LETTERS to the Editor Take the jigsaw maps off the table
To the editor,
We, as Americans, love choices. Where to shop._What we buy._Who we vote for. Unfortunately, we have less to say about where we live. I know you’re thinking, “I chose to live here,” and you did._ However, you didn’t have any choice in where your voting district boundaries lie._ Republicans and Democrats alike are being horse-traded by politicians as they gerrymander our legislative districts yet again. If you’re like me (part of the 76% in Pierce County), you want our district maps to be drawn fairly, not like the weirdly conoidered districts we’ve lived with the last 10 years. In Wisconsin’s 2020 election, 54% of votes only elected 36 of the 99 Assembly seats._Hmmm._How is that representation?
I know it may seem like a lot of work to contact your state legislators. But remember, THEY WORK FOR YOU!_ Assembly Rep. Warren Petryk (888-534-0093) and Sen. Jeff Smith (877-763-6636) need to know you want to use maps created by working with Wisconsin residents like you — the Peoples Maps Commission maps. To be more specific take the latest jigsaw puzzle maps off the table in Assembly Bill 395 and Senate Bill 389.
When the maps are fairly drawn, we can choose our representatives. Not the other way around.
Tammy Tollefson Town of Clifton
Flat tax puts a higher burden on lower-income tax payers
To the editor,
An earlier column in the Pierce County Journal suggested shifting the current federal income tax system to a flat tax would be more fair to all taxpayers. In fact, however, that’s simply not the case.
To measure fairness in taxes, one must consider taxpayers’ ability to pay. A fair tax is defined by economists as one that has different tax rates for individuals based on their income. As the previous columnist pointed out, the current federal income tax takes a larger percentage of income from high-income groups than from low-income groups.
The columnist claimed that a flat tax would be more fair because all citizens would pay, for example, the same tax rate on their income. So let’s say a person making $20,000 with a 10% tax rate would pay $2,000 leaving $18,000. And someone making $200,000 would pay $20,000 with $180,000 remaining. The person who has $18,000 after paying income tax has much less ability to pay for life’s necessities than the person with $180,000.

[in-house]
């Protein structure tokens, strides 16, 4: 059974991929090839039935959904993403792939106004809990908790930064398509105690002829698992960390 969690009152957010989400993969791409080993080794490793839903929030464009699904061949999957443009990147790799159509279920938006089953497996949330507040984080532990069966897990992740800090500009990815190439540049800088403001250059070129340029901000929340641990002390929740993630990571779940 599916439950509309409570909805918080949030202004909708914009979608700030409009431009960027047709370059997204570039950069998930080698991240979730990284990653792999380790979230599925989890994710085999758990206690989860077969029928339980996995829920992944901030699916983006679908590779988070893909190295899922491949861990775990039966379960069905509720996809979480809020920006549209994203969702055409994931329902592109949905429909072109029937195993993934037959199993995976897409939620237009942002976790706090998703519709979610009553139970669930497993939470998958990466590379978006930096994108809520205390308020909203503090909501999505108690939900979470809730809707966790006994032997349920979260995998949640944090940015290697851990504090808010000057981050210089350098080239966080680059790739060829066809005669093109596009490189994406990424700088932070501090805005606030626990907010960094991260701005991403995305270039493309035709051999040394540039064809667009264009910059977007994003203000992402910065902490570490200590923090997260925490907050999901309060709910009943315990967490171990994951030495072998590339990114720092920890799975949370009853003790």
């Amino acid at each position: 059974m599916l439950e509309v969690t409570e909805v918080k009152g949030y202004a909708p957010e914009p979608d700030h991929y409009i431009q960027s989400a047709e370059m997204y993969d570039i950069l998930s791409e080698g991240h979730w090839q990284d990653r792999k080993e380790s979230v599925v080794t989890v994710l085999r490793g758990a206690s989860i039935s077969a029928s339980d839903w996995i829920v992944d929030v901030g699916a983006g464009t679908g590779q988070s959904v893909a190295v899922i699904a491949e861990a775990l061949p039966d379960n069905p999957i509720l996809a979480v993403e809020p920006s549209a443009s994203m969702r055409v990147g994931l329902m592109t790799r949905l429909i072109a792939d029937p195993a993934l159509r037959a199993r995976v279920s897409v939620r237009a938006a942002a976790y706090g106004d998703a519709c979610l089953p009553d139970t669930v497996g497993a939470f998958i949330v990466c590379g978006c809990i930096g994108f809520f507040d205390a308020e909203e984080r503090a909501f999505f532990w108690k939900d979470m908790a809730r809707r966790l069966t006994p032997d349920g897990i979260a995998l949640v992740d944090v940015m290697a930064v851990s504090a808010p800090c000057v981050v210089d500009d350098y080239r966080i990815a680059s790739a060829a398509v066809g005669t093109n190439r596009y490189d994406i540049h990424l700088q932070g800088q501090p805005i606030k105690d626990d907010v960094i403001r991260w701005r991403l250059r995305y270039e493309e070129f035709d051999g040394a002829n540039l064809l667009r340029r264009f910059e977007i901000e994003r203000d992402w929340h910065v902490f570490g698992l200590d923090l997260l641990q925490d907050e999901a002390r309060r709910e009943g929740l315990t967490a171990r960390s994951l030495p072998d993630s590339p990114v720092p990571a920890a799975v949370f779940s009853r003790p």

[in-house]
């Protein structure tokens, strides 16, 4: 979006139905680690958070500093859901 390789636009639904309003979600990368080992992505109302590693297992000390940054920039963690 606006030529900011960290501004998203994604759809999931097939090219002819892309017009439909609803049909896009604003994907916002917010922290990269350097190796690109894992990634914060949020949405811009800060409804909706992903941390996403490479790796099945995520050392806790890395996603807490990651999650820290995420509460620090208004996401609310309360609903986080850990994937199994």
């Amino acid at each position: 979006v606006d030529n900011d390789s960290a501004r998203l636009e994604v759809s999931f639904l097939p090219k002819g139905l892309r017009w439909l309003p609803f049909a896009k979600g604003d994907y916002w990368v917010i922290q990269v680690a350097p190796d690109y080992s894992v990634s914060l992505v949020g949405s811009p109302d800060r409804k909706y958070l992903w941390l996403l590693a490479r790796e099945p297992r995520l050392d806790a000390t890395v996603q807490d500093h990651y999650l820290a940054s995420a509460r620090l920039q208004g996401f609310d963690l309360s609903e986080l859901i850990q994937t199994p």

The existing U.S. income tax takes a greater percentage from high-income people than from low-income people because it’s based on their ability to pay. A flat tax does not take into consideration taxpayers’ ability to pay. A fair tax is one that is based on people’s ability to pay, not on one flat rate for everyone from the poorest people to the wealthiest in the nation. And as long as we’re considering taxes, I’d like to point out another common misconception. The Tax Policy Center estimates that 107 million people paid no federal income taxes last year. That’s a point often expressed with horror by some politicians who adjust the phrasing to say, “They paid NO taxes last year!” Nearly half of those paying no federal income tax, according to Forbes magazine, are retirees living on Social Security. And despite having low-income, everyone pays other taxes including state sales taxes, local sales taxes, property taxes and state income taxes.
But let’s not forget about the second richest guy in the country, Elon Musk (Tesla founder). He managed to pay no federal income taxes in 2018. And Jeff Bezos, who is the richest man in the world, paid no federal income tax in 2007 and in 2011. Just google Propublica’s investigation “How the Wealthiest Avoid Income Tax.”
Sandy Ellis River Falls
Tackling climate change
To the editor,
This week President Biden has traveled to Glasgow to take part in the COP26 (Conference of the Parties) global climate summit._What a relief to know that the United States is once more taking an active part with other nations to tackle climate change. It’s heartening to see our President stand with Germany’s Angela Merkel, France’s Emmanuel Macron and the UK’s Boris Johnson to responsibly address this problem that threatens the survival of all.
Science has long confirmed the human role in climate change. Recent congressional hearings reveal the extent to which the giant fossil fuel companies have knowingly disregarded science and sown misinformation and doubt in the public mind for the sake of short-sighted profiteering.
Our current proliferating weather disasters are a logical outcome of rejecting climate science and persisting in an oblivious “business as usual” mentality._Less obvious than the numerous floods, fires, and storms costing us billions is the impact climate change is having on populations most at the mercy of those catastrophic events._Tragically, the countries that contribute least to climate change tend to be the ones most injured and impoverished by it, conditions that also significantly contribute to the growing immigration crisis. So it is better than good to see the US fully represented at COP26 with the rest of the international community, hopefully to shoulder our share of the burden._I applaud President Biden for signaling at home and abroad that our lapse into irresponsibility is over._Meanwhile each of us should find ways to encourage elected officials to join in collectively solving this problem so our children and the generations coming after them can inherit a livable planet.
Thomas R. Smith River Falls